How to Communicate with Your Elected Representative- Effectively

Posted on February 13, 2014

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Everyone once and awhile someone tries to pass an asinine law, like sell all of the Smithsonian’s collections to help pay for vacations for do nothing legislators. Sometimes it is not as heart grabbing and might be as simple as budget freezes or the laying off of your local heritage officer. Usually, this is followed by someone, or someones if they are a group, sending out messages on Twitter, email lists, blog posts, etc. with a statement to the effect- please write your elected official and say blah blah. I should also mention that occasionally this is because they need to do something good e.g. vote for this bill to project our heritage.

The only problem with these call to actions is that almost no one has been trained how to contact their local representative.  At the very worst you are given a petition to sign or a template letter to send. The problem with these routes are that templates all get put into the same folder by staff i.e. emails from lobbyist X. They don’t actually get read- well one does get read and the rest just get added to the tally. Petitions are not bad per se but they need to have scale. 5,000 people in your city of 6,000 sign a petition that means something. 5,000 people out of the population of 310 million Americans signing a petition means jack shite.

Also, anyone can sign a petition for anything, and they do. One day, during my undergrad we found an empty table in our Student Union and started a petition to stop boots with the fur and apple bottom jeans. The song Apple Bottom Jeans by Tpain had just come out. Guess what? In two hours we got 600 signatures using notebook paper and a sign made with magic marker. Remember the petition to create a Death Star that the US Government had to respond to. Unless you have scale signing a petition is not likely to do much.

Having received some training on how to reach your representative recently I thought I would share what I learned.

Here is how to have the greatest impact and make your message heard:

If you talk to members of the staff for your representative you will find out that what has the greatest impact is personal communications. If you write a personal email, letter, or Tweet it will most likely get read. Moreover, if a bunch of personal letters come in they, the staff (who are the ones who will read it) take notice and it has a much bigger impact. To put it in perspective, during controversial bills most representatives can receive upwards of 10,000-20,000 emails a day. Most of it templates or auto created letters from websites and gets filed appropriately e.g the round file bin. However, if a few dozen (if your local government) or a few hundred (national) personal messages come in the staff takes notice, “holy cow, it is not just lobbyist but our actual people care about this. Even if there are only one or two messages that come in, if it is on a low lobbying subject, like most archaeology and heritage is, you bring attention to the topic and still might sway the vote i.e. how am I going to vote on this bill I know nothing about. Well, 5 people want me to vote yes and none against so yes it is.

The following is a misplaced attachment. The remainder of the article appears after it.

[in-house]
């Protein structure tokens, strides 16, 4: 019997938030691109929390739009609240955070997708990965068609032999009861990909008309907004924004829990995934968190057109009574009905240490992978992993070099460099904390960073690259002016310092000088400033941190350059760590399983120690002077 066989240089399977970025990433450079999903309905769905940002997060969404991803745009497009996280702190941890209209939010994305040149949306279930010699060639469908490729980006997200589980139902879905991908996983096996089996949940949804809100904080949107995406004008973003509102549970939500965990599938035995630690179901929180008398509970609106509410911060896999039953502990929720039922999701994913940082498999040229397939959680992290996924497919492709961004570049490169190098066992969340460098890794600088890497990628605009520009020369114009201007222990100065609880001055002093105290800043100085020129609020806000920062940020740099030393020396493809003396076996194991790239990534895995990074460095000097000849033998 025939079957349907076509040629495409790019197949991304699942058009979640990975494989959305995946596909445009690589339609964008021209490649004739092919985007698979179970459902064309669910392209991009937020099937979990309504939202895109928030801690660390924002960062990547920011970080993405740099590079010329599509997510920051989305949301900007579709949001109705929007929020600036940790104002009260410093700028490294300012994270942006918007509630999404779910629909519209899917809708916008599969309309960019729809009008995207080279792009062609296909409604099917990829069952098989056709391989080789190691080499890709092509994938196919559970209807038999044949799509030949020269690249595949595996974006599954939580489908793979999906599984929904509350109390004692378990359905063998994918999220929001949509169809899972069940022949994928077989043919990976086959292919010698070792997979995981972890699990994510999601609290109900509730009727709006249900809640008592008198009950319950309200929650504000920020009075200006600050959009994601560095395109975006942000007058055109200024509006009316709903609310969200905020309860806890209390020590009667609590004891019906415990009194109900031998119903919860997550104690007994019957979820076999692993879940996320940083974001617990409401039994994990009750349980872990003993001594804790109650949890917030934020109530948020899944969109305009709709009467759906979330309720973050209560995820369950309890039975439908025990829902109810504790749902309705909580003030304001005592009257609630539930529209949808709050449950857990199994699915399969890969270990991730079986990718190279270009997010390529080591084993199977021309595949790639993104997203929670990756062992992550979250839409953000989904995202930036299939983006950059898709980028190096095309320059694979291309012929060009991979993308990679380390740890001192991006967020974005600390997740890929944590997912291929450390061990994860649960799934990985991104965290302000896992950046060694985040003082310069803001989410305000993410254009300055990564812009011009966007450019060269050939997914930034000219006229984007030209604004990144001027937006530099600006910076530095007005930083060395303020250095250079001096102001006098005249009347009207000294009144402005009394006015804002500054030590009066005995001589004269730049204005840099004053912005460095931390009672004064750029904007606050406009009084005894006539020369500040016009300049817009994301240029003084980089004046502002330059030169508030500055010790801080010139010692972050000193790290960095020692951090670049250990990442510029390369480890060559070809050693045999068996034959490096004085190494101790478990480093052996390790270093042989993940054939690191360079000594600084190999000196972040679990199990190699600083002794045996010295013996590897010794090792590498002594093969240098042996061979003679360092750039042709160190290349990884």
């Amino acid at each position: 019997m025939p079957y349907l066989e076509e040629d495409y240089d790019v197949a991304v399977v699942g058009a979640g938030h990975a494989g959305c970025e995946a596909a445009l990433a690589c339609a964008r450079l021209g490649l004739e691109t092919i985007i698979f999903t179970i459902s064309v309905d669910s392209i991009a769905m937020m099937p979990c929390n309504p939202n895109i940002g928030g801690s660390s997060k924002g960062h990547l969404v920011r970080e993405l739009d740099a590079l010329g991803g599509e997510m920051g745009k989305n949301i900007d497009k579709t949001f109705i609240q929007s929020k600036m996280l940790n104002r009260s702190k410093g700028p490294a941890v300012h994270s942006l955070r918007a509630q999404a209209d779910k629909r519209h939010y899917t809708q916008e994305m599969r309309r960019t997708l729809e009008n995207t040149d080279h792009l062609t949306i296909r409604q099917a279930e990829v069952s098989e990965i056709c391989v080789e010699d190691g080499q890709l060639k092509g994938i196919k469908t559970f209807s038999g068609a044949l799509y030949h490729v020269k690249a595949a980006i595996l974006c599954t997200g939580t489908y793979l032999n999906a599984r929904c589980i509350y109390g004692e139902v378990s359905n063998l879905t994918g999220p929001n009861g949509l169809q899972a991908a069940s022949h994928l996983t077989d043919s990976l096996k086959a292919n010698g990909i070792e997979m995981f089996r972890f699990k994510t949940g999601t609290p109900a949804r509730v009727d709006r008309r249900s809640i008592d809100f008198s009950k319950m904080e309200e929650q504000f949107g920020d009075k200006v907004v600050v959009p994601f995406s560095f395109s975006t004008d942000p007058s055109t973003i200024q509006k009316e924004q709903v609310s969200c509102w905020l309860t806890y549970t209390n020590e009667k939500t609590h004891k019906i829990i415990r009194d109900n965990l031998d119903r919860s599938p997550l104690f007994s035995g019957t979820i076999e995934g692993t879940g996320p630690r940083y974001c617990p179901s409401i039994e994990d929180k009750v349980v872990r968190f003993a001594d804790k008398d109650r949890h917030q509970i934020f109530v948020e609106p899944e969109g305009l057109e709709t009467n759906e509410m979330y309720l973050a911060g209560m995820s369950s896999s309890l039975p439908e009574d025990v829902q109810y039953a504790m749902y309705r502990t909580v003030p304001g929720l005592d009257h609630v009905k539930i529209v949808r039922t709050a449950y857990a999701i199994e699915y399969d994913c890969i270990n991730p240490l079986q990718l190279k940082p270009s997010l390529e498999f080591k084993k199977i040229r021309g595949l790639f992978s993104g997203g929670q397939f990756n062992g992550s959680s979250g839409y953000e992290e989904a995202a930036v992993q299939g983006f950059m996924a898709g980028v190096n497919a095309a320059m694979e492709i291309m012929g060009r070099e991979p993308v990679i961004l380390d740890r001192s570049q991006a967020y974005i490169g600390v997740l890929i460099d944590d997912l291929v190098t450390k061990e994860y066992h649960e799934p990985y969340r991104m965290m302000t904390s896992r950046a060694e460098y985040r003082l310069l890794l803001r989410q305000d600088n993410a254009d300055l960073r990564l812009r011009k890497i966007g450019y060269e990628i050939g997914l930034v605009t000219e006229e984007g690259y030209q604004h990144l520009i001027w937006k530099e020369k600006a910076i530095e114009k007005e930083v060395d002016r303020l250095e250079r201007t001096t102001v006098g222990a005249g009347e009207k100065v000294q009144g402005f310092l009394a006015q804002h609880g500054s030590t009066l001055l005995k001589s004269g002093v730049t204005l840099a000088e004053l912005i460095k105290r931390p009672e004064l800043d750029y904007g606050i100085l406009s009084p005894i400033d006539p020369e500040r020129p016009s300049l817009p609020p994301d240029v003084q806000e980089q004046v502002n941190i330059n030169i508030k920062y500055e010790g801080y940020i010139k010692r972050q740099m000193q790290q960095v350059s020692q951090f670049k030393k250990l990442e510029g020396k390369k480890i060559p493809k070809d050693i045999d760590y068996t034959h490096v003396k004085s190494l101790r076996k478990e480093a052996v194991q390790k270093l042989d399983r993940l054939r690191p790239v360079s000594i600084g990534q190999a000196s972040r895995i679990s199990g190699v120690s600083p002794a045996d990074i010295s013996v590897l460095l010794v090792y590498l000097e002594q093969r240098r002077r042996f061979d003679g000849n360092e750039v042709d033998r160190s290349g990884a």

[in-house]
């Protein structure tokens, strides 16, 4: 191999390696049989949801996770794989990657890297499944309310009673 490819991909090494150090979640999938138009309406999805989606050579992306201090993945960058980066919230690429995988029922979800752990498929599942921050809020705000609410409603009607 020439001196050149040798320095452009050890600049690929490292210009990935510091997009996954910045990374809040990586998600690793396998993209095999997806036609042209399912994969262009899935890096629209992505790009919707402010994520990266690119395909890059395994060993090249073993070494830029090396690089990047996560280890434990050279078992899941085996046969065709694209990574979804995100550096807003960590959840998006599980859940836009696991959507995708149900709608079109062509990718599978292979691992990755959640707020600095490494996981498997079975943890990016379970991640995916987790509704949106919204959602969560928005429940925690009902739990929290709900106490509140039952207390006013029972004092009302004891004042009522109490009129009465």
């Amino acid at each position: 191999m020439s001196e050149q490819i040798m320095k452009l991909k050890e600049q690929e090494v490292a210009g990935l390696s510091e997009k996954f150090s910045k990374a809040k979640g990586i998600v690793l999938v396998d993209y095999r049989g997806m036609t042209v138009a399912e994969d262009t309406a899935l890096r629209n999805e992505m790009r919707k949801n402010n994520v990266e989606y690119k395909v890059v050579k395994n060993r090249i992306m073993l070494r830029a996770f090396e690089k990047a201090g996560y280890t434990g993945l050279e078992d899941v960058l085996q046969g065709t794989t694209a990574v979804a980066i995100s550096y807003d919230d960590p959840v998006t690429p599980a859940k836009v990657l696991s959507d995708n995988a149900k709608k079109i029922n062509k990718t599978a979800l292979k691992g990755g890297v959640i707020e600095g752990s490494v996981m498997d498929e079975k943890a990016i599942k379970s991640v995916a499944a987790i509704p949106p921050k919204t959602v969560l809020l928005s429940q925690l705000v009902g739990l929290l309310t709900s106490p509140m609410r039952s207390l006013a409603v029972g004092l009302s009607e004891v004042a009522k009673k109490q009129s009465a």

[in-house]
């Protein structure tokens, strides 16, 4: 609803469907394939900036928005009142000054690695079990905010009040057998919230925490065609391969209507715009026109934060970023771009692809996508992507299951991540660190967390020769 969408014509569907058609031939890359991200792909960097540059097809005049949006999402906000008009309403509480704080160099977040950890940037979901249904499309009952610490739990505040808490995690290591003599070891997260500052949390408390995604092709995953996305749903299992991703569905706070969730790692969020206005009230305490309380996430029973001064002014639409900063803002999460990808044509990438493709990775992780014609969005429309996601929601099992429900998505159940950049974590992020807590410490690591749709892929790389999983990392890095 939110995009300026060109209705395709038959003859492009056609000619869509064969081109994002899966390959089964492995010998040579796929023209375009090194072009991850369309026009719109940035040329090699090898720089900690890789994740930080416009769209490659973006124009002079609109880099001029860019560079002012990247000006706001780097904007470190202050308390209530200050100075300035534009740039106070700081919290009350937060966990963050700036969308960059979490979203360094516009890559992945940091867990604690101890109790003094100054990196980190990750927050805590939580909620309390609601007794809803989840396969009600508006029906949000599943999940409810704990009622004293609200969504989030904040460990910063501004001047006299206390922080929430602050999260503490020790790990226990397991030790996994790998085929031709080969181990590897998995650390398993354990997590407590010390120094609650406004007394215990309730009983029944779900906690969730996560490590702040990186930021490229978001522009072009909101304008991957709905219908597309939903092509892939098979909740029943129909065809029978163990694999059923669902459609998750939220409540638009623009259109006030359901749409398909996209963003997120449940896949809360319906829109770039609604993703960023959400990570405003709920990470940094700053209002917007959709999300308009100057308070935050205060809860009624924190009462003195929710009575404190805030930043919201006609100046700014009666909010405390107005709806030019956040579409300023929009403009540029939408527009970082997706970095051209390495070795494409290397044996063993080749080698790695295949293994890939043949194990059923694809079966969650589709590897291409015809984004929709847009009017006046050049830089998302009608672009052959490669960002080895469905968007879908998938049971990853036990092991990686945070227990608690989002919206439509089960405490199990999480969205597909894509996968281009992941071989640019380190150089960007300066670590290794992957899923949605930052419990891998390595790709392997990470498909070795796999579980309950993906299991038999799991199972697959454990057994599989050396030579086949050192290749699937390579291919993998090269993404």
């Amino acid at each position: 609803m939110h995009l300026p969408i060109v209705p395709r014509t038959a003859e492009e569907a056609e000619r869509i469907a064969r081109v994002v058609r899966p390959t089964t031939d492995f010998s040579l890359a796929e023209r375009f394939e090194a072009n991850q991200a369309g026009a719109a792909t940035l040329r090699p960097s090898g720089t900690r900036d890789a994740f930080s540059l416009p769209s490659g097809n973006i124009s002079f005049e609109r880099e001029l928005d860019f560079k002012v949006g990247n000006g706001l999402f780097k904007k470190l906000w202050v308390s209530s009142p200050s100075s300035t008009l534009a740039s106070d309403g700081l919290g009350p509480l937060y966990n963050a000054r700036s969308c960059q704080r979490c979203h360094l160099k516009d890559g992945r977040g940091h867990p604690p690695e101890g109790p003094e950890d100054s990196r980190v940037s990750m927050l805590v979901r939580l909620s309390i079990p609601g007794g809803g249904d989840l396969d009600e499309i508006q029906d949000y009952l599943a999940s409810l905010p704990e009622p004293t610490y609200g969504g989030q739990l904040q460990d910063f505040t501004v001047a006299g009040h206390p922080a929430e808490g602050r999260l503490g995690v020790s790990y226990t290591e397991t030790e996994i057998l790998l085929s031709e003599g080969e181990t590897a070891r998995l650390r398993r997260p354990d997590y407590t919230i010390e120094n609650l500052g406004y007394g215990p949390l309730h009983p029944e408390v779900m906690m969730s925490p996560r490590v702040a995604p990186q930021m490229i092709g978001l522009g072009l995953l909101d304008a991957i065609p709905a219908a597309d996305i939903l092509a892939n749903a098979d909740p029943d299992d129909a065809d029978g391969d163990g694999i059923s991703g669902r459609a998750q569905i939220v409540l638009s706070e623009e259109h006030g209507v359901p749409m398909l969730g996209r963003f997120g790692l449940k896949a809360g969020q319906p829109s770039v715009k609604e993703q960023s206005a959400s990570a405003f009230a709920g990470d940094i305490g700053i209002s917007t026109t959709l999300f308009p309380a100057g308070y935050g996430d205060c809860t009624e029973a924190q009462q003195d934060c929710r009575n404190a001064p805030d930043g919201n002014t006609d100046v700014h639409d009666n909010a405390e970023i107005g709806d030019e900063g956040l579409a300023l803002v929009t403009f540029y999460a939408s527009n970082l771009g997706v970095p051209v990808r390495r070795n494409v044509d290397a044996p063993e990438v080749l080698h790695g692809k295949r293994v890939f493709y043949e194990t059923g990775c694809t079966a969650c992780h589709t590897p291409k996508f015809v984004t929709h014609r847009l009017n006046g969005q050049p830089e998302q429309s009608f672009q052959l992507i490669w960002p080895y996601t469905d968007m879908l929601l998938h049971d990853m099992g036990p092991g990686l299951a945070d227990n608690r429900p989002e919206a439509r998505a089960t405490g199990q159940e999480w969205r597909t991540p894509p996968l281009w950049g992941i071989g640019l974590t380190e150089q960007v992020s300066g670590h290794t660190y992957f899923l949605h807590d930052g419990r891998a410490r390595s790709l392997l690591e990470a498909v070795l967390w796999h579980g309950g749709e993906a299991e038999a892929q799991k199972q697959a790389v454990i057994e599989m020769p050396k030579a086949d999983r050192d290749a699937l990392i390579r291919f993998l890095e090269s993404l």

Some general rules to follow:

  • don’t be rude or swear
  • don’t use threats (unless you want to spend time with the police)
  • don’t demand, ask them to vote a certain way
  • Only write your government representative. Emailing a MP in Wales when you live in Scotland means it won’t get read

Further, to that last point always identify yourself/that you are one of the people they represent. Your voice counts more if they think you vote for them.

Specific Advice for Methods:

Email or Letter- About two paragraphs long. It is not a term or academic paper. Start by introducing your self e.g. I am Tom Jones and you are my representative. Then talk about how the legislation affects you/why you care. You could also mention if you have professional experience or not. Make a brief argument as to why they should vote a certain way. Include one (only one) stat if you want. Thank them for their time. Do all of this in two paragraphs. Include your full address so they know they represent you

US only tip- for email subjects follow this format- Bill number- for or against- post code (full). So it might look like this SN59358-PRO-87124-2222. This is the insiders way of email subject line for the US. Don’t ask me why but if you ask staff they say this helps.

Phone- It should last maybe a min. or less. Identify who you are e.g. my name is and I live in your district. Mention the bill or subject and ask that they vote your way or considered X proposal. Then thank them, and unless they say something else, say good bye and hang up. Keep a calm voice and be kind.

Social Media- This depends at the platform but it should be quick like a phone call. An example on Twitter- @myrep can you vote yes on bill SN12294- your constituent.

Summary:

That is basically it. Keep it short and concise. The number one mistake most people make when writing an email or letter is to make it too long. Most staff spend 50%+ of their time simply answering phone calls and emails. They really don’t have the time to read pages upon pages of your opinions. But they will listen if it is hand written/typed and are concise.

So next time you are asked to write to save heritage or archaeology or whatever follow those simple rules.

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